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Lauren Ware

Frozen Eggs

By January 10, 2010

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Eggs being defrosted.

With so much of the country in a deep freeze (welcome to my world!), I thought a little bit of information on freezing and, well, unfreezing, eggs might be of use. There are a couple of ways eggs end up frozen: either intentionally, when you have a summer surplus, or unintentionally, when the temps are low enough for them to freeze (and crack) in the nest boxes before you collect them.

If you're like me (actually my daughter, who has the egg-collecting responsibility around here), there are definitely days when it's zero degrees and the eggs are frozen when you get them. This morning I wanted to make waffles and had only one unfrozen, freshly laid egg and two frozen-solid ones.

It's easy to defrost them. Just wash them really well, peel off the shell, and put the frozen eggs in a zip bag or a glass jar if you prefer not to heat plastic. Place the bag or jar in a container of hot water, and let them sit for about five minutes. If you have time or are really impatient, you can keep changing the water or just let hot tap water run over the bag for a bit. I also like to smush the yolks through the bag with my fingers because they take longer to defrost than the whites, and this way I can help things along a bit.

Do frozen eggs work as well as fresh? Well, almost. I don't know if I'd bake a souffle with them, nor have I tried, but they certainly work fine as scrambled eggs or in basic baked goods.

If you have a summer surplus, you can freeze egg yolks and whites separately if you plan to use them separately later, or just gently stir yolks and whites together and place in a container. I label the container with the number of eggs I put in so I know later, and I will do things like freeze two eggs separately so that I can take them out and scramble them up for breakfast, or freeze nine or a dozen so I can use a large quantity if I so desire.

When defrosting summer eggs, use the same method: place the container in a hot water bath. Or, even better, take them out the night before and defrost them in the refrigerator. The microwave doesn't work so well, in my experience - mainly because the whites will cook while the yolks are still defrosting.

Comments

November 22, 2010 at 10:12 pm
(1) MaryB says:

I find myself in that same situation…I was going to bake a pecan pie and find my eggs frozen. My cuz says that I can’t use frozen eggs, one expert says that they don’t blend well once frozen whole like this, now your saying that they might be ok in baked goods.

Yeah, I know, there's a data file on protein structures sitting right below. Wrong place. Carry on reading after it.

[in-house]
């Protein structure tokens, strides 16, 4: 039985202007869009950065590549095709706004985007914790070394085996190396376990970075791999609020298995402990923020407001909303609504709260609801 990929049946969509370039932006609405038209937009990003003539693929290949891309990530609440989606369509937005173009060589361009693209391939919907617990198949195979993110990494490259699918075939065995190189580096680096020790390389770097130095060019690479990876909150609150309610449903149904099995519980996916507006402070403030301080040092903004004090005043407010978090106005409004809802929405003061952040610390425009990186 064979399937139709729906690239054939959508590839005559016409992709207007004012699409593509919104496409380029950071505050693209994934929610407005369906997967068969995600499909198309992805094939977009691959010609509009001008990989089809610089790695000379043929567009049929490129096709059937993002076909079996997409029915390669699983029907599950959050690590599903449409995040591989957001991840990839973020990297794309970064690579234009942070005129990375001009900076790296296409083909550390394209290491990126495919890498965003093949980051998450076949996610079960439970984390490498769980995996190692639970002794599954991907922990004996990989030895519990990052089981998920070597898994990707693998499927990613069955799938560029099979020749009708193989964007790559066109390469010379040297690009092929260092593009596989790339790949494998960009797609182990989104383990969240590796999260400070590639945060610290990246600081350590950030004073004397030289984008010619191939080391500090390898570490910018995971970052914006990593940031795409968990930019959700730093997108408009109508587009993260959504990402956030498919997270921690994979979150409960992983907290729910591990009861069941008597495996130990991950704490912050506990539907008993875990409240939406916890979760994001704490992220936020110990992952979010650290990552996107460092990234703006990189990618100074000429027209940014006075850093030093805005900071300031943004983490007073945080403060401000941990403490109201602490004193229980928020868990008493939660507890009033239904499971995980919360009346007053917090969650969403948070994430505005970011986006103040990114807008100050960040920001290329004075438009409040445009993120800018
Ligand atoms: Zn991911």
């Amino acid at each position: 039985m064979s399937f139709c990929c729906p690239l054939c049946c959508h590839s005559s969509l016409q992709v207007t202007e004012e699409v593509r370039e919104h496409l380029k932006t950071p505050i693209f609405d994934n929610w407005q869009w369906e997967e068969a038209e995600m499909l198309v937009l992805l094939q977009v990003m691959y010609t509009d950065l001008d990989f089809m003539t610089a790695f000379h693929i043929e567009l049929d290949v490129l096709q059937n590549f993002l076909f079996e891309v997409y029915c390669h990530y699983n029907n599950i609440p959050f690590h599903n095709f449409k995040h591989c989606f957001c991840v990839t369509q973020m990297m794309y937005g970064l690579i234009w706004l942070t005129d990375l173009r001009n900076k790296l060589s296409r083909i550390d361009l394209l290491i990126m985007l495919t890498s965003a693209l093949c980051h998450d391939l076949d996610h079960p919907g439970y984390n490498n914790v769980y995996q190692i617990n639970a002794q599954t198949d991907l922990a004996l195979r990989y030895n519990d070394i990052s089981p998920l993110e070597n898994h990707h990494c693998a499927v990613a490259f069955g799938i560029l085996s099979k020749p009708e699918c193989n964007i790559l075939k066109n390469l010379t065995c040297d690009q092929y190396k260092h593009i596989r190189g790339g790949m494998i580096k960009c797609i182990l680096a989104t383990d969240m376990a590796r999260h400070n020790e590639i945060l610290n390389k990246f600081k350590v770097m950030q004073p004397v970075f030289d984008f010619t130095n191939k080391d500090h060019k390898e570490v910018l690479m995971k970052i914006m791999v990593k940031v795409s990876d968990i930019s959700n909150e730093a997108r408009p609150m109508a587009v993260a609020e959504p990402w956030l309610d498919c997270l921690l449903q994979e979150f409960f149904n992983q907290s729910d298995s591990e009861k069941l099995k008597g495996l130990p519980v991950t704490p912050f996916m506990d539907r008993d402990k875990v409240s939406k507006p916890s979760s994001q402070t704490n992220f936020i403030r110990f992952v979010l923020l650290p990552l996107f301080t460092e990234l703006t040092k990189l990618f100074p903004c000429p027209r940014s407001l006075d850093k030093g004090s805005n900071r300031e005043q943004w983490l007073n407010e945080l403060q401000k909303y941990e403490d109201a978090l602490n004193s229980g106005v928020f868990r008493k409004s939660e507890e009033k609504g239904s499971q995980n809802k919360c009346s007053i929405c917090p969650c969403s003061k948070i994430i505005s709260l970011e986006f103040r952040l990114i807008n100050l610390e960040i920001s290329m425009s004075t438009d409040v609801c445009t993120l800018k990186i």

So baked as in pie too? I’ll put them in the fridge to thaw and wait for some answers. I sure hope they are can be. I need to get more anyways though.

July 14, 2011 at 4:54 pm
(2) Dave says:

I agree! Frozen egg whites loose there consistency

October 29, 2011 at 2:09 pm
(3) Diane R says:

The problem with this technique is that you are using a plastic bag, which will seep toxins when heated. These toxins have been linked to breast cancer and other problems. How about a glass jar?

October 19, 2012 at 1:22 pm
(4) dann says:

I tried to make a flan with frozen eggs. From someone whom has made 1,000′s of flans, frozen eggs does not work. Oh, the flans eventually came out, they were heavy rather than light as they should be.

January 23, 2013 at 5:54 pm
(5) Martin D says:

Good Information. The “girls”, (chickens) don’t lay on command. Go figure. So during the cold months I rarely get to the eggs before they freeze enough to crack the egg just a bit.
The membrane under the shell is still intact so I was wondering if everything was okay. For those that just throw them away and don’t know, the shell loses the stress as they thaw and in most cases you would be hard pressed to find the cracks afterwards.

September 17, 2013 at 5:36 pm
(6) Crystal says:

I use frozen egg whites to make angel food cake a lot. It works quite well, no problems with getting the consistency I need

March 18, 2014 at 6:32 pm
(7) Denise says:

Thanks k you so much! I just used your method and I have perfect sunny side up eggs! So glad that I didn’t toss them out.

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